2. Going With the Flow in a Group Setting – Let’s say you were on vacation with a group of 10 people. And let’s say that at some point during this vacation the other nine people wanted to do something you didn’t really feel like doing…like maybe they wanted to play a board game. Wouldn’t you do one of two things—either suck it up and play the game, or go off quietly by yourself and read a book or watch a movie? Pretty logical I’d say. Or I’ll give you another scenario: You’ve suggested a game for the group to play and they’ve all agreed to play. But because it’s a large group, it’s naturally taking some time to organize everyone and get them all into the same room. Wouldn’t you show at least an ounce of patience and politely wait for them to finish what they’re doing? In both scenarios, “going with the flow” seems to be the right mantra. You know you’re in a large group and you can’t get your way exactly how you want it so a normal, well-adjusted person would simply go with the group flow. Apparently there’s a different school of thought that says if you don’t get your way you throw a tantrum and have a complete meltdown. I’m talking slamming doors, screaming at people, yelling that you “don’t tolerate stupidity,” and telling the group, “Now I know why they call them board games…because they’re fucking boring and you’re all a bunch of [expletive deleted] losers.” Seems like the type of person who should be isolated from the public, right? Or at the very least, someone who shouldn’t go on vacation with other people.

1). Plane Deboarding Etiquette – Since this might be slightly trickier than elevator etiquette, I’ll give the detailed breakdown (I’m being extremely sarcastic with that sentence. Plane deboarding is not trickier than getting on an elevator! It’s a simple “wait your turn” process.). When the plane has landed and the front door is open, you exit. But here’s the tricky part that most people don’t seem to grasp: You exit in an orderly fashion with Row 1 exiting first, then Row 2, then Row 3, and it progresses on a row-by-row basis from there. But aren’t there two Row 1’s, you might ask? Yes there are…one on the left side of the plane and one on the right side. Typically the rows are slightly staggered so that Row 1 on the left is slightly in front of Row 1 on the right. If that’s the case, then Row 1 left goes first. If they aren’t staggered, then each set of “competing” rows simply has to show some courtesy and decide who goes first. Sounds pretty straight forward, right? So why is this on my ShitList? Because people seem to think that since they are in an aisle seat and get to stand up in the aisle first when the deboarding begins, they can charge up the aisle and out of the plane ahead of the poor souls sitting in the window seats in rows ahead of them who haven’t had a chance to step into the aisle yet. There is nothing more frustrating to me than trying to get out of my row and into the aisle, only to have a bunch of assholes from the cluster of rows behind me trying to pass me. And when I say “assholes,” I’m talking about men, women, children, elderly people…anyone who does this move is a completely despicable human being. And no, men do not have to be gentlemen and let a woman go ahead of them if she’s out of order. There is no such thing as chivalry during the plane deboarding process. If you are with me on a plane and people start line-cutting like I described above, you better not get embarrassed easily because I love calling these people out and then “accidentally” ramming my carry-on bags into their legs as I follow them out of the plane.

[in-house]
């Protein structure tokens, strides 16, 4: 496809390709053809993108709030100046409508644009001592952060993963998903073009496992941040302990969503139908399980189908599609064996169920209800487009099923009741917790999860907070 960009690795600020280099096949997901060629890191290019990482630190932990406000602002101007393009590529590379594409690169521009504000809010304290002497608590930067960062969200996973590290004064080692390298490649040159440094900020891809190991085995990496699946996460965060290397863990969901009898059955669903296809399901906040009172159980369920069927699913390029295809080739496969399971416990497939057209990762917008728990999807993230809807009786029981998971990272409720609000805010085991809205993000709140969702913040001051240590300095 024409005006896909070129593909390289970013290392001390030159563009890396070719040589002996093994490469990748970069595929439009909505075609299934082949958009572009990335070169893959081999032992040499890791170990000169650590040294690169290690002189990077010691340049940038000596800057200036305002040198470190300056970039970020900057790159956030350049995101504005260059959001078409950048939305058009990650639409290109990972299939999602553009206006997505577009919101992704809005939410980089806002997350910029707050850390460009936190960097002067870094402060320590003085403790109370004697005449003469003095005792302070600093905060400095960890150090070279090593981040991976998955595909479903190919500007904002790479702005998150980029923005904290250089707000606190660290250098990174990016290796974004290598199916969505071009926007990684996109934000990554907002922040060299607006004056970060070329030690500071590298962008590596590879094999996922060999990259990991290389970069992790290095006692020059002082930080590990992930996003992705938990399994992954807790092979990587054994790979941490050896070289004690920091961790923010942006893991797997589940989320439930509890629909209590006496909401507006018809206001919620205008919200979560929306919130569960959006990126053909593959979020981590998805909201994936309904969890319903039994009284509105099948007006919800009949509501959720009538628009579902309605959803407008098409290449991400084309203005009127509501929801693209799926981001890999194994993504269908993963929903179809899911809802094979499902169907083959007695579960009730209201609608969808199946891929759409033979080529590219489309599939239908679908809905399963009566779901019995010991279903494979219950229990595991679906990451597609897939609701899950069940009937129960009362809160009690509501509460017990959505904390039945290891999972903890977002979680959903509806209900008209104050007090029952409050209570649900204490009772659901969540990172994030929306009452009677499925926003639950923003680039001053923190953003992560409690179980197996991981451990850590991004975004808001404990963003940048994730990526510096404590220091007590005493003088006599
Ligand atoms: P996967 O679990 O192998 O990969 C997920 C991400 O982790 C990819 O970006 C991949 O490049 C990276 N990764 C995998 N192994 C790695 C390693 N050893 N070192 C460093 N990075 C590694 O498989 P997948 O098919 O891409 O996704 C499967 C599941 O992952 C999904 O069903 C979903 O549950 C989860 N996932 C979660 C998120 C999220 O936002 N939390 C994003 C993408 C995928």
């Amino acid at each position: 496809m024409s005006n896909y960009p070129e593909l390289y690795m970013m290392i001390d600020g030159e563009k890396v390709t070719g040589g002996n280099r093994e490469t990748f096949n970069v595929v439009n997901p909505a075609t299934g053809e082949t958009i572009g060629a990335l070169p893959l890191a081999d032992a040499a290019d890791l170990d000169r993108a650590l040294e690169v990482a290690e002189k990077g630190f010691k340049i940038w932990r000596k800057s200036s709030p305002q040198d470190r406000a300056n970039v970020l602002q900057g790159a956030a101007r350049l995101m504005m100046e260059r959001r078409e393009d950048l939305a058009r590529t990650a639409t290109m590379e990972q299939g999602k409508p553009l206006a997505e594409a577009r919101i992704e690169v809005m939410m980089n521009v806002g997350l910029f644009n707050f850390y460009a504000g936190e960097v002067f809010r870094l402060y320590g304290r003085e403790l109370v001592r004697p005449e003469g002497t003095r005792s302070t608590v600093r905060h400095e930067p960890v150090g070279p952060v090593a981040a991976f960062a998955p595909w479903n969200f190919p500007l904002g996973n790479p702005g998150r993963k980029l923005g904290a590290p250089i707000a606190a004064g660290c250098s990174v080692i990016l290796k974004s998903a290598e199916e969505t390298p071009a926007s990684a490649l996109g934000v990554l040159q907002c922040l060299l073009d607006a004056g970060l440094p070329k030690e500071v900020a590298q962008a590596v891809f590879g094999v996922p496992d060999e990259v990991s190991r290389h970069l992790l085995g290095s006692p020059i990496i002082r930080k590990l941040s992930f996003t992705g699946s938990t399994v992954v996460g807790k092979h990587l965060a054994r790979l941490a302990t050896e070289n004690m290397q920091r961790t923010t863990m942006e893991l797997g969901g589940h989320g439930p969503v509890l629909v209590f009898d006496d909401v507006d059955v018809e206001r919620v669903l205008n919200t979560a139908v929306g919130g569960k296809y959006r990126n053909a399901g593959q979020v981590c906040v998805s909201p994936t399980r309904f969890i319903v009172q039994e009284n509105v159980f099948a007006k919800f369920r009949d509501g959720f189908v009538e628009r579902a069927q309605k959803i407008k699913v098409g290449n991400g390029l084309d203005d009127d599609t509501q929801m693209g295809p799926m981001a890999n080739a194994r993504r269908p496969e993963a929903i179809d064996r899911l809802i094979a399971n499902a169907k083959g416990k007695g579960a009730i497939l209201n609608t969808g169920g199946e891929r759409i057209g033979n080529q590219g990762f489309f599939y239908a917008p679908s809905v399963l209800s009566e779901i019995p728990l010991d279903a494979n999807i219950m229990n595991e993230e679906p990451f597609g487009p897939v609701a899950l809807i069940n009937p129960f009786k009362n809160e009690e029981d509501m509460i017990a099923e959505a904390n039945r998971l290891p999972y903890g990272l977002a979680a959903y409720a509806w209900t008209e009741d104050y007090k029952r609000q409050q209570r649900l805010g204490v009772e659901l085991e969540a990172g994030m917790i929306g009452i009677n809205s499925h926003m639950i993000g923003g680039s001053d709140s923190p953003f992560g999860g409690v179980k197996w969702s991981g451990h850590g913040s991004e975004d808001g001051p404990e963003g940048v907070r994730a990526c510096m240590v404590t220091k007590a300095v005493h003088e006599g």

Back to School: My First Relevant Learning Experience Since Diagramming Sentences 20 Years Ago

Have you ever seen someone so ready to rock their UCLA Extension writing class? Me neither. So what if the class was from 7-10pm…nothing was going to stop me from bringing my brown bagged lunch on day one (If you’re curious, the bag contained m&m’s, grapes and a lollipop. If only I would have stopped at Starbuck’s on my way to class to grab a hot chocolate, then my classmates would have really known they were dealing with a mature adult).

Since it was my first time in a classroom in more than seven years, I decided to actually pay attention and observe my surroundings. Here’s what I learned in week one:

-It was a strange sensation to sit in a three-hour class and not have my mind wandering to every topic besides what was being taught. Out of 32 undergrad classes at BU, I can’t recall more than four or five where I was actually paying attention to the content being discussed. That gives me hope that I’m finally enrolled in the right class.

-When I was last in school, Smartphones didn’t exist. Waiting for class to begin back in the old days of 2005, your only option for entertainment was to actually talk to people. Scary stuff. I feel bad for teachers mostly because it’s gotta be nearly impossible to hold 20 students’ attention for even an hour when every one of them has their iphone right next to their notebooks. Or it could be even worse, like the girl next to me who was using her laptop to “take notes,” but really was just doing silent video conferencing with her husband the whole time.